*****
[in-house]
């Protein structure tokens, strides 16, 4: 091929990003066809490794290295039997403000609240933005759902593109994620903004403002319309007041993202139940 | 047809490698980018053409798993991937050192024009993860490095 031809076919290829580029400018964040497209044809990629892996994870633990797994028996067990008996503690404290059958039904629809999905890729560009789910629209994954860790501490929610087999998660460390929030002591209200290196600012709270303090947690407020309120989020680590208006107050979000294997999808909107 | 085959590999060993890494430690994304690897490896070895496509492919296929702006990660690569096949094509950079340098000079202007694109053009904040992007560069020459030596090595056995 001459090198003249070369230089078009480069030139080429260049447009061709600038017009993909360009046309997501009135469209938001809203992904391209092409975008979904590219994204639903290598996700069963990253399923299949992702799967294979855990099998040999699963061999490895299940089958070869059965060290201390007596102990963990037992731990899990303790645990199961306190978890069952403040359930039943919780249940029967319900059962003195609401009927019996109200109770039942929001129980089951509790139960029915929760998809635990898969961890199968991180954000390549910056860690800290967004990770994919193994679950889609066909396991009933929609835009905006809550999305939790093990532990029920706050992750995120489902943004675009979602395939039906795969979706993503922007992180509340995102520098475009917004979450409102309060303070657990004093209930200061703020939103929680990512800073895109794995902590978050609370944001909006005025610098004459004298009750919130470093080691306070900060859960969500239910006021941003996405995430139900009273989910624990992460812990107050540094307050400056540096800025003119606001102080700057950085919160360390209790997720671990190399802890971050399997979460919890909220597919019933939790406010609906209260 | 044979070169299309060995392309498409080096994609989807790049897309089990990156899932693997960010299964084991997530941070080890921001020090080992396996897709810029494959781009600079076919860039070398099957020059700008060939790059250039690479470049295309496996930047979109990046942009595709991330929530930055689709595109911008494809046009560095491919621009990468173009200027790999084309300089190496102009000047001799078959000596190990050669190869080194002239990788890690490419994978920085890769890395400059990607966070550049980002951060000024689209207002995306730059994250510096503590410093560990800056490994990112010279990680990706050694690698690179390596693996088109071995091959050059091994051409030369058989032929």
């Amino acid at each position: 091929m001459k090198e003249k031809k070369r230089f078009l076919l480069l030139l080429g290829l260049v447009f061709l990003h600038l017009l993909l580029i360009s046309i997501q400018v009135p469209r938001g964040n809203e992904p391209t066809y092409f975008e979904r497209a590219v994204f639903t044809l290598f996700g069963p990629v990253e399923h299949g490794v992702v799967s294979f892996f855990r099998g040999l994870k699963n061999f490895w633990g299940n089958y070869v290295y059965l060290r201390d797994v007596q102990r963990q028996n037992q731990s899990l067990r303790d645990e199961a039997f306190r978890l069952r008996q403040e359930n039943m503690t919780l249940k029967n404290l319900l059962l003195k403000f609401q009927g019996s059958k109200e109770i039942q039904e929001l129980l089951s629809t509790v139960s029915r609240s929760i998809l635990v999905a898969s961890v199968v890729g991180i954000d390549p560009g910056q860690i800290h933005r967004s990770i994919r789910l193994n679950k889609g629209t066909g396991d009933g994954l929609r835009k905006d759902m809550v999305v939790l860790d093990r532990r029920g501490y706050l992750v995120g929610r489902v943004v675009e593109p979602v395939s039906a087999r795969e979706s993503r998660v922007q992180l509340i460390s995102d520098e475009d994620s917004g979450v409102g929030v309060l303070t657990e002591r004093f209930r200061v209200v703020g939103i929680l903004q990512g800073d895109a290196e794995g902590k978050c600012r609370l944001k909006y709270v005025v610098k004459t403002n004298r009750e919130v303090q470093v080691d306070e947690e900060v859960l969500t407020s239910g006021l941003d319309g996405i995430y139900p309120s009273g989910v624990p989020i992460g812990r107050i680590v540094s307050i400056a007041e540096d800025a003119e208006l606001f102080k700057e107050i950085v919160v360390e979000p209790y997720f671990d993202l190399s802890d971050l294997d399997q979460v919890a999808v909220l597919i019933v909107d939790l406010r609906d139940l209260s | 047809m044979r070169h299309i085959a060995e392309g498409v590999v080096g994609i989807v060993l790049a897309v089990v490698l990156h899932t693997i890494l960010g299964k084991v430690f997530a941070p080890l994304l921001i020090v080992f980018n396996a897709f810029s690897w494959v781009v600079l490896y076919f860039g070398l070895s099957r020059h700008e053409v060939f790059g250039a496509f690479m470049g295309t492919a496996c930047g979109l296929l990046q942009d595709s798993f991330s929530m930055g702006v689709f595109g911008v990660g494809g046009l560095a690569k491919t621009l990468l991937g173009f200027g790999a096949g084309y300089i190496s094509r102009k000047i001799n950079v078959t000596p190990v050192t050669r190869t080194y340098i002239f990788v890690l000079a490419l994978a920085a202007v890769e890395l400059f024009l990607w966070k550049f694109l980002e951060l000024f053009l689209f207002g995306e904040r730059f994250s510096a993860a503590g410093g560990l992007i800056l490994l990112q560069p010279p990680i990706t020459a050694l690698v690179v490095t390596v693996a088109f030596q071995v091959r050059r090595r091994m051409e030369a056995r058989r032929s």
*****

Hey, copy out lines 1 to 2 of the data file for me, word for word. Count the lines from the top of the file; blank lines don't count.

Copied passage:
[in-house]
């Protein structure tokens, strides 16, 4: 091929990003066809490794290295039997403000609240933005759902593109994620903004403002319309007041993202139940 | 047809490698980018053409798993991937050192024009993860490095 031809076919290829580029400018964040497209044809990629892996994870633990797994028996067990008996503690404290059958039904629809999905890729560009789910629209994954860790501490929610087999998660460390929030002591209200290196600012709270303090947690407020309120989020680590208006107050979000294997999808909107 | 085959590999060993890494430690994304690897490896070895496509492919296929702006990660690569096949094509950079340098000079202007694109053009904040992007560069020459030596090595056995 001459090198003249070369230089078009480069030139080429260049447009061709600038017009993909360009046309997501009135469209938001809203992904391209092409975008979904590219994204639903290598996700069963990253399923299949992702799967294979855990099998040999699963061999490895299940089958070869059965060290201390007596102990963990037992731990899990303790645990199961306190978890069952403040359930039943919780249940029967319900059962003195609401009927019996109200109770039942929001129980089951509790139960029915929760998809635990898969961890199968991180954000390549910056860690800290967004990770994919193994679950889609066909396991009933929609835009905006809550999305939790093990532990029920706050992750995120489902943004675009979602395939039906795969979706993503922007992180509340995102520098475009917004979450409102309060303070657990004093209930200061703020939103929680990512800073895109794995902590978050609370944001909006005025610098004459004298009750919130470093080691306070900060859960969500239910006021941003996405995430139900009273989910624990992460812990107050540094307050400056540096800025003119606001102080700057950085919160360390209790997720671990190399802890971050399997979460919890909220597919019933939790406010609906209260 | 044979070169299309060995392309498409080096994609989807790049897309089990990156899932693997960010299964084991997530941070080890921001020090080992396996897709810029494959781009600079076919860039070398099957020059700008060939790059250039690479470049295309496996930047979109990046942009595709991330929530930055689709595109911008494809046009560095491919621009990468173009200027790999084309300089190496102009000047001799078959000596190990050669190869080194002239990788890690490419994978920085890769890395400059990607966070550049980002951060000024689209207002995306730059994250510096503590410093560990800056490994990112010279990680990706050694690698690179390596693996088109071995091959050059091994051409030369058989032929």